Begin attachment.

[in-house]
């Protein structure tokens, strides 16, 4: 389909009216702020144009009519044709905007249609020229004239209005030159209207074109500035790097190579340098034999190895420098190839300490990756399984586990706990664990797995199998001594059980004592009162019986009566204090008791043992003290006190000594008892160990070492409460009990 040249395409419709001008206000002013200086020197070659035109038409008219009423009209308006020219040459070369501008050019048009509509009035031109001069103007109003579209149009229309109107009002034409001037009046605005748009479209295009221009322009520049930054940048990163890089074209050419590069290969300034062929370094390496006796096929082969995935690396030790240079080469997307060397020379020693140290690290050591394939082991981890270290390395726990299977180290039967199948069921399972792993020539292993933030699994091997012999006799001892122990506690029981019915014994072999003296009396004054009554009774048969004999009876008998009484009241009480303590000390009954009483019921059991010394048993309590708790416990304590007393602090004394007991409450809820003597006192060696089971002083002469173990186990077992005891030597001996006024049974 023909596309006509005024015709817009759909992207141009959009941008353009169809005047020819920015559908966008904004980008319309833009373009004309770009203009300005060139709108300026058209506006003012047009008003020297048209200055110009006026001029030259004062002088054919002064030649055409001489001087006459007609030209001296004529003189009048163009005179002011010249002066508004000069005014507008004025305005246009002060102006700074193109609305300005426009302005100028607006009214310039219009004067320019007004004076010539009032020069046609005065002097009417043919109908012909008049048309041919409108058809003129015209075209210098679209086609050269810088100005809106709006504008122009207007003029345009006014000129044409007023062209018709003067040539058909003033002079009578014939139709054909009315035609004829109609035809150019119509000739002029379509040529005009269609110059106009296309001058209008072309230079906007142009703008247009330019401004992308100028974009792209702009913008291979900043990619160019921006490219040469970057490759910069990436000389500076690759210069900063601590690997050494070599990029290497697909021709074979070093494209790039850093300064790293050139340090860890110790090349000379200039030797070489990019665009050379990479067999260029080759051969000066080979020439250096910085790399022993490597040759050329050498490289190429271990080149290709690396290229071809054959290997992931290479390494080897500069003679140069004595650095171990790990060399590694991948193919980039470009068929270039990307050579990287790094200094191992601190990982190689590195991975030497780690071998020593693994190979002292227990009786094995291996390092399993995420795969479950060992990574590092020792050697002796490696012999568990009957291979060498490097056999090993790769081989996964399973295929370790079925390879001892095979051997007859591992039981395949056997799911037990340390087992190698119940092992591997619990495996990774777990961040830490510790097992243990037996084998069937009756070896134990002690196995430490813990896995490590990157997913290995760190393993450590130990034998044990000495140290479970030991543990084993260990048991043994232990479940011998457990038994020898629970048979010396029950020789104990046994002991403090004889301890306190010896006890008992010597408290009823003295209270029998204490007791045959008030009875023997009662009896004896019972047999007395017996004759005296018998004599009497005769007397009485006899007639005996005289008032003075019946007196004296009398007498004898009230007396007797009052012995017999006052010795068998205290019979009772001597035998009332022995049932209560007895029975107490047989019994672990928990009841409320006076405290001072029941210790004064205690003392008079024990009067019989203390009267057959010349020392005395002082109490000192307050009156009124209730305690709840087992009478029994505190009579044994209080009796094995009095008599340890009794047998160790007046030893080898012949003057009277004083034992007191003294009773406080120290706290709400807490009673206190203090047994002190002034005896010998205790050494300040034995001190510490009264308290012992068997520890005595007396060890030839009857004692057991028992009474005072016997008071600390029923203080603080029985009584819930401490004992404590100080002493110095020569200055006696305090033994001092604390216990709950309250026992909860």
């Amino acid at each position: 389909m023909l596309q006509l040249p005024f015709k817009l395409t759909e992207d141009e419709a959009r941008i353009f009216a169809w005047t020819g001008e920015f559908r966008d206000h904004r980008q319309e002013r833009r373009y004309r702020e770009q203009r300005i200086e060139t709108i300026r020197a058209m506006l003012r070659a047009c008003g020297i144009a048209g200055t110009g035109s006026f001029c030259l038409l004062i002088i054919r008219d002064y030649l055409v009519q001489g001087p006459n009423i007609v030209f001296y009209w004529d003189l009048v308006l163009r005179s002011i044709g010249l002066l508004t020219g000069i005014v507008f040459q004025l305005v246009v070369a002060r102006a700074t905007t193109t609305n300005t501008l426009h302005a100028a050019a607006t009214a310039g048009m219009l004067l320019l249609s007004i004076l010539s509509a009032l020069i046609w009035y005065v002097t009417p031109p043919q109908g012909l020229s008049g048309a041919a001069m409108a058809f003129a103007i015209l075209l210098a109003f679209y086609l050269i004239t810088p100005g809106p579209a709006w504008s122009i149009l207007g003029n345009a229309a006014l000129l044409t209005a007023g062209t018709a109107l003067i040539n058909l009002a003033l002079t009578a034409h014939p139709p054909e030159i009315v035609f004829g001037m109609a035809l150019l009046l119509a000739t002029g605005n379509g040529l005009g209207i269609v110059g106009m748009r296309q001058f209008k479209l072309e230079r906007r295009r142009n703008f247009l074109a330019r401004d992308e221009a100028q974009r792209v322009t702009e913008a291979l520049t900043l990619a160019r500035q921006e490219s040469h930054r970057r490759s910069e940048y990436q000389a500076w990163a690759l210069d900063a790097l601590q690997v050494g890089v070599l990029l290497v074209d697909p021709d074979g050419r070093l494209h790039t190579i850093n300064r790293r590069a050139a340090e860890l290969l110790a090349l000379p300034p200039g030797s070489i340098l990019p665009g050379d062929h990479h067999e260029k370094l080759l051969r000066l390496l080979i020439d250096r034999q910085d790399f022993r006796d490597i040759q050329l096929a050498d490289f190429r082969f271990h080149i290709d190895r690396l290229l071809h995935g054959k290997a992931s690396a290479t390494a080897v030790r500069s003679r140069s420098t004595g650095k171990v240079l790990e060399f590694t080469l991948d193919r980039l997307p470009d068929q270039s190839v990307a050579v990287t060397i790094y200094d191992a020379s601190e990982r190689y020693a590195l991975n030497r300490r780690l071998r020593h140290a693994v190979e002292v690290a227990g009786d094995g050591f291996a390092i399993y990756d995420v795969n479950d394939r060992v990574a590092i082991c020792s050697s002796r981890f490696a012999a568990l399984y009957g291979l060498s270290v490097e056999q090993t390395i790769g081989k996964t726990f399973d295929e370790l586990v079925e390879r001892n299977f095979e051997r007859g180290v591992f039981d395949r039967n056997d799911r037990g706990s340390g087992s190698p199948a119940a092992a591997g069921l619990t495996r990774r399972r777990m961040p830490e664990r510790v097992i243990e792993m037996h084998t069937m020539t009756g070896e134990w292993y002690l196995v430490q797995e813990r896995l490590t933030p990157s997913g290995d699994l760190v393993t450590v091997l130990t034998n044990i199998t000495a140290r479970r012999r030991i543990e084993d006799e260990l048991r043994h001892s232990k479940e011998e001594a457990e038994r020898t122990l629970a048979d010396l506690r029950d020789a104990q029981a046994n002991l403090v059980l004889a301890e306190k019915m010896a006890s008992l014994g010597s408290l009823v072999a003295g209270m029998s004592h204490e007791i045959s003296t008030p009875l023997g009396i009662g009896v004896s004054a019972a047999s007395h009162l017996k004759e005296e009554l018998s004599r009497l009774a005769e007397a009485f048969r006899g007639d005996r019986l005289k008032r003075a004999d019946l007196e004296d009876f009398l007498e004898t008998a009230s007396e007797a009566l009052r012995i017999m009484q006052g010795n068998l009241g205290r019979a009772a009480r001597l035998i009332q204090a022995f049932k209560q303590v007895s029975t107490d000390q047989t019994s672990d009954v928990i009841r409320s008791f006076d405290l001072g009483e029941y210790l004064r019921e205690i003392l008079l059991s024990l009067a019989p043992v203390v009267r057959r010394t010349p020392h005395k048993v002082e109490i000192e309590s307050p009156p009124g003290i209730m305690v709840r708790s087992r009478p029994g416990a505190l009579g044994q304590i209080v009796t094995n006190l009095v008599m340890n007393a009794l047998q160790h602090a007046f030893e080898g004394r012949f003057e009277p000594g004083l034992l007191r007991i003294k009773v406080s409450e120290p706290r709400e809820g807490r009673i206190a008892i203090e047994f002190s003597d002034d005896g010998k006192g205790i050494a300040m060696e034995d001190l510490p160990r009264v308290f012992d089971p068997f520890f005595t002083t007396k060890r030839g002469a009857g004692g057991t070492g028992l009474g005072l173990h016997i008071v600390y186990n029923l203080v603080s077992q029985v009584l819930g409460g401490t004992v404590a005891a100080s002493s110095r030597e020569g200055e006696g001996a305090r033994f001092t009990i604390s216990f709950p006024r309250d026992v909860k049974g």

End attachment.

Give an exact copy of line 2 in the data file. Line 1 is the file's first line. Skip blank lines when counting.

């Protein structure tokens, strides 16, 4: 389909009216702020144009009519044709905007249609020229004239209005030159209207074109500035790097190579340098034999190895420098190839300490990756399984586990706990664990797995199998001594059980004592009162019986009566204090008791043992003290006190000594008892160990070492409460009990 040249395409419709001008206000002013200086020197070659035109038409008219009423009209308006020219040459070369501008050019048009509509009035031109001069103007109003579209149009229309109107009002034409001037009046605005748009479209295009221009322009520049930054940048990163890089074209050419590069290969300034062929370094390496006796096929082969995935690396030790240079080469997307060397020379020693140290690290050591394939082991981890270290390395726990299977180290039967199948069921399972792993020539292993933030699994091997012999006799001892122990506690029981019915014994072999003296009396004054009554009774048969004999009876008998009484009241009480303590000390009954009483019921059991010394048993309590708790416990304590007393602090004394007991409450809820003597006192060696089971002083002469173990186990077992005891030597001996006024049974 023909596309006509005024015709817009759909992207141009959009941008353009169809005047020819920015559908966008904004980008319309833009373009004309770009203009300005060139709108300026058209506006003012047009008003020297048209200055110009006026001029030259004062002088054919002064030649055409001489001087006459007609030209001296004529003189009048163009005179002011010249002066508004000069005014507008004025305005246009002060102006700074193109609305300005426009302005100028607006009214310039219009004067320019007004004076010539009032020069046609005065002097009417043919109908012909008049048309041919409108058809003129015209075209210098679209086609050269810088100005809106709006504008122009207007003029345009006014000129044409007023062209018709003067040539058909003033002079009578014939139709054909009315035609004829109609035809150019119509000739002029379509040529005009269609110059106009296309001058209008072309230079906007142009703008247009330019401004992308100028974009792209702009913008291979900043990619160019921006490219040469970057490759910069990436000389500076690759210069900063601590690997050494070599990029290497697909021709074979070093494209790039850093300064790293050139340090860890110790090349000379200039030797070489990019665009050379990479067999260029080759051969000066080979020439250096910085790399022993490597040759050329050498490289190429271990080149290709690396290229071809054959290997992931290479390494080897500069003679140069004595650095171990790990060399590694991948193919980039470009068929270039990307050579990287790094200094191992601190990982190689590195991975030497780690071998020593693994190979002292227990009786094995291996390092399993995420795969479950060992990574590092020792050697002796490696012999568990009957291979060498490097056999090993790769081989996964399973295929370790079925390879001892095979051997007859591992039981395949056997799911037990340390087992190698119940092992591997619990495996990774777990961040830490510790097992243990037996084998069937009756070896134990002690196995430490813990896995490590990157997913290995760190393993450590130990034998044990000495140290479970030991543990084993260990048991043994232990479940011998457990038994020898629970048979010396029950020789104990046994002991403090004889301890306190010896006890008992010597408290009823003295209270029998204490007791045959008030009875023997009662009896004896019972047999007395017996004759005296018998004599009497005769007397009485006899007639005996005289008032003075019946007196004296009398007498004898009230007396007797009052012995017999006052010795068998205290019979009772001597035998009332022995049932209560007895029975107490047989019994672990928990009841409320006076405290001072029941210790004064205690003392008079024990009067019989203390009267057959010349020392005395002082109490000192307050009156009124209730305690709840087992009478029994505190009579044994209080009796094995009095008599340890009794047998160790007046030893080898012949003057009277004083034992007191003294009773406080120290706290709400807490009673206190203090047994002190002034005896010998205790050494300040034995001190510490009264308290012992068997520890005595007396060890030839009857004692057991028992009474005072016997008071600390029923203080603080029985009584819930401490004992404590100080002493110095020569200055006696305090033994001092604390216990709950309250026992909860």